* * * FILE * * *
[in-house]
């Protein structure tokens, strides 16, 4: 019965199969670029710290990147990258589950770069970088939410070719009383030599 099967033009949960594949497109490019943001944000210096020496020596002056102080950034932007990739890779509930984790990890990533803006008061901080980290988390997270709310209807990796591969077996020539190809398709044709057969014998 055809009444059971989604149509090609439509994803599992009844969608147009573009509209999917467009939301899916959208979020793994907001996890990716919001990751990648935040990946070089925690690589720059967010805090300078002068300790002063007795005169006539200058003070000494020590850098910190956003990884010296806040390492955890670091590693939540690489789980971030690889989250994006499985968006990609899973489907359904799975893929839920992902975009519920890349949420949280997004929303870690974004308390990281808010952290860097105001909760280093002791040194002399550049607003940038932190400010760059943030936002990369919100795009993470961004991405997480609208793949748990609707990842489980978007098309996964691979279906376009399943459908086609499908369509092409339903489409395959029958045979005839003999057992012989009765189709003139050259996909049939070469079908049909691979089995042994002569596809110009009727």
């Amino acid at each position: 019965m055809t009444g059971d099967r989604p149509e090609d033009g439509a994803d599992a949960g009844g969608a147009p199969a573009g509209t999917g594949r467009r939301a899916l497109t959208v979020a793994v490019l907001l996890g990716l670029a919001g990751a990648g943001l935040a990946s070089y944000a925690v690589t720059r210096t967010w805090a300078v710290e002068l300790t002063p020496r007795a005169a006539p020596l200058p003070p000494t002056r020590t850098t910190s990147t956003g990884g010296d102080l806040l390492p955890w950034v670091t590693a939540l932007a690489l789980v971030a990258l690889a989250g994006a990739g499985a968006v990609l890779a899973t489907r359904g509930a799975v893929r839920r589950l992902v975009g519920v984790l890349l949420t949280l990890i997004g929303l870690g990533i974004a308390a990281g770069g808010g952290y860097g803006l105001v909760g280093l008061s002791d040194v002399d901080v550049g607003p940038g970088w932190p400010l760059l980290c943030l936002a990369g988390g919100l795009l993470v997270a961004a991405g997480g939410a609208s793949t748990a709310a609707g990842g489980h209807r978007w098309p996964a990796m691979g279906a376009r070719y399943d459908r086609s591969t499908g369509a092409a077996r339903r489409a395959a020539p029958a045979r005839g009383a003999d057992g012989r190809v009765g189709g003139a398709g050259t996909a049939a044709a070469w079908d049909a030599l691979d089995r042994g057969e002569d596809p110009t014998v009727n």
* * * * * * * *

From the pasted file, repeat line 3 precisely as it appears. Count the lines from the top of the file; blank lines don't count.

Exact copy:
């Amino acid at each position: 019965m055809t009444g059971d099967r989604p149509e090609d033009g439509a994803d599992a949960g009844g969608a147009p199969a573009g509209t999917g594949r467009r939301a899916l497109t959208v979020a793994v490019l907001l996890g990716l670029a919001g990751a990648g943001l935040a990946s070089y944000a925690v690589t720059r210096t967010w805090a300078v710290e002068l300790t002063p020496r007795a005169a006539p020596l200058p003070p000494t002056r020590t850098t910190s990147t956003g990884g010296d102080l806040l390492p955890w950034v670091t590693a939540l932007a690489l789980v971030a990258l690889a989250g994006a990739g499985a968006v990609l890779a899973t489907r359904g509930a799975v893929r839920r589950l992902v975009g519920v984790l890349l949420t949280l990890i997004g929303l870690g990533i974004a308390a990281g770069g808010g952290y860097g803006l105001v909760g280093l008061s002791d040194v002399d901080v550049g607003p940038g970088w932190p400010l760059l980290c943030l936002a990369g988390g919100l795009l993470v997270a961004a991405g997480g939410a609208s793949t748990a709310a609707g990842g489980h209807r978007w098309p996964a990796m691979g279906a376009r070719y399943d459908r086609s591969t499908g369509a092409a077996r339903r489409a395959a020539p029958a045979r005839g009383a003999d057992g012989r190809v009765g189709g003139a398709g050259t996909a049939a044709a070469w079908d049909a030599l691979d089995r042994g057969e002569d596809p110009t014998v009727n």